ProAm USA announced the winners of its 2014 International Student Film Competition. Designed to encourage budding filmmakers, the competition was free to enter and open to students enrolled in accredited high schools, colleges and universities worldwide. The winners were chosen by a Hollywood jury, including The Walking Dead writer Curtis Gwinn, The Good Wife and Law & Order actor Ash Christian and Chicago International Film Festival jury organizer Bohus Blahut. Entries were judged on film narrative, originality and execution of chosen genre.
University of North Carolina School of the Arts student filmmaker Matthew Krieg took home the grand prize for his short film Dudley Taft, winning $1,500 and the Orion Production Package. Krieg started the project after he was referred to local musician Dudley Taft, who was looking for a music video to coincide with his album release. “I was thrilled to take on the challenge of creating a music video, a medium of film I hadn’t explored before,” said Krieg. “Dudley gave us the theme he wanted us to explore: Spaghetti Western.”
Krieg worked with the producer/production designer, Conner Sullivan, to come up with a narrative for the video that would work with their extremely limited budget of only $1,000.
“I come from a narrative film background, and I have noticed that modern American music videos typically lack any attempt to create a narrative at all. I wanted to make sure that the music video I made had a narrative as the backdrop,” said Krieg. “After throwing around ideas, we came across the idea of recreating [John] Steinbeck’s Of Mice and Men. Its main attraction at the time was that it could be pulled off with only two main actors, and I felt that it would fit well with the tone of the song.”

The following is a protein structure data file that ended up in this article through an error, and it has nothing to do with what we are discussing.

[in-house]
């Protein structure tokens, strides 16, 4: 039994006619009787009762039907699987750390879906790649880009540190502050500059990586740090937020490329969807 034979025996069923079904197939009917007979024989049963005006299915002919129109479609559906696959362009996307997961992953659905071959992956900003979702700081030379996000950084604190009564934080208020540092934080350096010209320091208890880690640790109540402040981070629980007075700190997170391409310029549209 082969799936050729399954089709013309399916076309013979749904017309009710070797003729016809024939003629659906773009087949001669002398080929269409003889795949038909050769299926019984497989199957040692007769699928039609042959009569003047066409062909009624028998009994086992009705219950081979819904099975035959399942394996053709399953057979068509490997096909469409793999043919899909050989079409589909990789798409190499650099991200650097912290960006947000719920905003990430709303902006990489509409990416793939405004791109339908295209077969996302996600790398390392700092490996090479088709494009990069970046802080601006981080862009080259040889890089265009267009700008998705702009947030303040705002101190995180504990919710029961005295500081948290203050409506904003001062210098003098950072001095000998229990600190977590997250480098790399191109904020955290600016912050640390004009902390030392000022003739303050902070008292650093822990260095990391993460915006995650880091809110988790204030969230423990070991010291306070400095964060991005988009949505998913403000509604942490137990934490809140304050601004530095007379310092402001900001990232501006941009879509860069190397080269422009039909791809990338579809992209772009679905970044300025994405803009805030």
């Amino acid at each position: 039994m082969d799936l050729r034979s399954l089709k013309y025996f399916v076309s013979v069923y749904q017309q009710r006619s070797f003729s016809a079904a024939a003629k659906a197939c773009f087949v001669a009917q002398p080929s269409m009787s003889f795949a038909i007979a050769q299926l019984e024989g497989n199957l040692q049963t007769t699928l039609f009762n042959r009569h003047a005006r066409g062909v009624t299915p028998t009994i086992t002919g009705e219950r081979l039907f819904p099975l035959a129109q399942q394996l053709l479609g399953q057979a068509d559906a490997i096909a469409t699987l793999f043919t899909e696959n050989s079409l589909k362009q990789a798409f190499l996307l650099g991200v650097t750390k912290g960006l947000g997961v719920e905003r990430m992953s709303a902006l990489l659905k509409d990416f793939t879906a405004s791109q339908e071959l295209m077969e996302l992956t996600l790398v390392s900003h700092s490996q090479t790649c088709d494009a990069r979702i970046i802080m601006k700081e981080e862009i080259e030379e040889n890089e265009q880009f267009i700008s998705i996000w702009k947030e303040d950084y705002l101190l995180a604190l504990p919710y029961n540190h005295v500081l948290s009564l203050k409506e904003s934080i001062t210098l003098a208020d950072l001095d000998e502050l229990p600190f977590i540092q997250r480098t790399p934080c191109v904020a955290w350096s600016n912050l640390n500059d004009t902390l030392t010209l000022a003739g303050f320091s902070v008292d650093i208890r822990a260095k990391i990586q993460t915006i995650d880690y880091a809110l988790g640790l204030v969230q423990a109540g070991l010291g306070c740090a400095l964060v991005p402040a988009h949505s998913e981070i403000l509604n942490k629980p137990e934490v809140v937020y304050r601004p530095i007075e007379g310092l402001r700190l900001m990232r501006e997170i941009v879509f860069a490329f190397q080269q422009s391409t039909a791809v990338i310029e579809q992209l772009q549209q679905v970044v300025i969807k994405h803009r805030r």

German student filmmaker Marvin Nuecklaus secured the first place honor with his film WASSER Werke, an animation starring a figure made entirely from water.
“My biggest dream is to move to the States to work for the American film industry,” said Nuecklaus. “So what could be greater than to enter an American film competition? It’s actually my second competition in the U.S. and it’s not going to be the last one! Of course, the prize was attractive as well, especially the fact that not only can I win film equipment, but also my university. I think this makes the ProAm USA International Student Contest very special.”
The title WASSER Werke is German, meaning “water works.” The project was created to supplement Nuecklaus’s application to the university he now attends. The instructions were to create a three-minute video with said title. Nuecklaus’s interpretation led him to create a film based on how water affects the Earth and life. Nuecklaus said, “It’s just something special, and it was a big challenge for me because I’ve never done something like that before.”
When he won this first prize award, Nuecklaus was ecstatic. “For a filmmaker, this is the best feedback you can get,” he said. “The industry is so hard and unpredictable. To find a good job is like winning a million dollars. I think every filmmaker who really wants to earn his or her money in this industry is worried about his or her future. You really need to believe in yourself, and winning the first prize in a film competition is really helpful!”
ProAm also awarded several other entries for their excellence in film narrative, originality and execution of chosen genre. Additional awards included the second place prize of $400 and the Orion Jr. Crane to Adrià Olea Fernández’s Ana, the third place prize of $200 and the HD2 LCD Kit to Jason Segal’s Jenna, and honorable mentions to Álvaro Núñez‘s M is for Miracle and Travis Grenier‘s Gum. Amr Kawji was honored with the People’s Choice Award for Chicago Stands For Syrian Freedom, winning $1,500 and an Orion Production Package after receiving the most public votes.
“I really admire the level of professionalism in these entries,” said Blahut. “These are exciting days for filmmakers. Just a few years ago, it was inconceivable that an affordable camera could produce such a beautiful image, or that low-cost production tools like what you see from ProAm USA put truly high-end looks in the hands of nearly every filmmaker. Most importantly, it’s great to see filmmakers go out and create. That’s the best classroom of all.”